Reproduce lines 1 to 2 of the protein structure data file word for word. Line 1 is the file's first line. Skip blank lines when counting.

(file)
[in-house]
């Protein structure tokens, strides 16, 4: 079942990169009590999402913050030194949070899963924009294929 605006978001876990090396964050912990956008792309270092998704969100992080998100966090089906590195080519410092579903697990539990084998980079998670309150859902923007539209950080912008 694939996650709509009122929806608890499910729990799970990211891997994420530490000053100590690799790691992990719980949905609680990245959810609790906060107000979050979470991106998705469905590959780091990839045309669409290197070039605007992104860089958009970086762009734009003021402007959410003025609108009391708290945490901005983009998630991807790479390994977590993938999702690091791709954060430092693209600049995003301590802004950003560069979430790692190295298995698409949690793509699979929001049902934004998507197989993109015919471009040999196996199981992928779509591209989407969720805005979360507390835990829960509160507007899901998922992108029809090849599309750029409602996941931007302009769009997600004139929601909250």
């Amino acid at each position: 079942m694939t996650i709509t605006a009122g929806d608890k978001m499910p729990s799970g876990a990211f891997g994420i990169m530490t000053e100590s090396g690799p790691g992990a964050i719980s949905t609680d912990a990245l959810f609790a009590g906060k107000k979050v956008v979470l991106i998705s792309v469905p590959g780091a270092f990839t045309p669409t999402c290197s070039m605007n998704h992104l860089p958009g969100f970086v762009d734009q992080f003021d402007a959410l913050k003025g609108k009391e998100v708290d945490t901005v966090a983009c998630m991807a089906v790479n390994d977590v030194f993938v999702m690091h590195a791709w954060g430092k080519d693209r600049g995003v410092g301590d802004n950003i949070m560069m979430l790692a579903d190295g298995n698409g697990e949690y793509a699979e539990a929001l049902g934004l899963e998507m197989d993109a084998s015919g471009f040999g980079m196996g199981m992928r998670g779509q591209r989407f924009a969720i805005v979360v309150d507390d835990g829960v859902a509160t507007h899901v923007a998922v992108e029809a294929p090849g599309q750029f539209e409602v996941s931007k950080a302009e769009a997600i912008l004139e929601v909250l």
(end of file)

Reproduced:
[in-house]
């Protein structure tokens, strides 16, 4: 079942990169009590999402913050030194949070899963924009294929 605006978001876990090396964050912990956008792309270092998704969100992080998100966090089906590195080519410092579903697990539990084998980079998670309150859902923007539209950080912008 694939996650709509009122929806608890499910729990799970990211891997994420530490000053100590690799790691992990719980949905609680990245959810609790906060107000979050979470991106998705469905590959780091990839045309669409290197070039605007992104860089958009970086762009734009003021402007959410003025609108009391708290945490901005983009998630991807790479390994977590993938999702690091791709954060430092693209600049995003301590802004950003560069979430790692190295298995698409949690793509699979929001049902934004998507197989993109015919471009040999196996199981992928779509591209989407969720805005979360507390835990829960509160507007899901998922992108029809090849599309750029409602996941931007302009769009997600004139929601909250």